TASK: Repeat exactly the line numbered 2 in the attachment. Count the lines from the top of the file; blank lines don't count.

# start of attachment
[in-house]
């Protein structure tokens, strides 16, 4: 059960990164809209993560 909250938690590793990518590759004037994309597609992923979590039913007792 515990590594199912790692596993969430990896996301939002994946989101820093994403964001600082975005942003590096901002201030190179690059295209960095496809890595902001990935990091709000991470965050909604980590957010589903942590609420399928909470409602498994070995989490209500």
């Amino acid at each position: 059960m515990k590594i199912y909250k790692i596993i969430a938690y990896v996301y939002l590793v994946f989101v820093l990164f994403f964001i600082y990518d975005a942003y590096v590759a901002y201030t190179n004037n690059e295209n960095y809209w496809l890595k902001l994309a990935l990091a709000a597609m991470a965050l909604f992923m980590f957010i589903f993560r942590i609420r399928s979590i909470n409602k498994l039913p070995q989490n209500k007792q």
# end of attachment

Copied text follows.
């Protein structure tokens, strides 16, 4: 059960990164809209993560 909250938690590793990518590759004037994309597609992923979590039913007792 515990590594199912790692596993969430990896996301939002994946989101820093994403964001600082975005942003590096901002201030190179690059295209960095496809890595902001990935990091709000991470965050909604980590957010589903942590609420399928909470409602498994070995989490209500």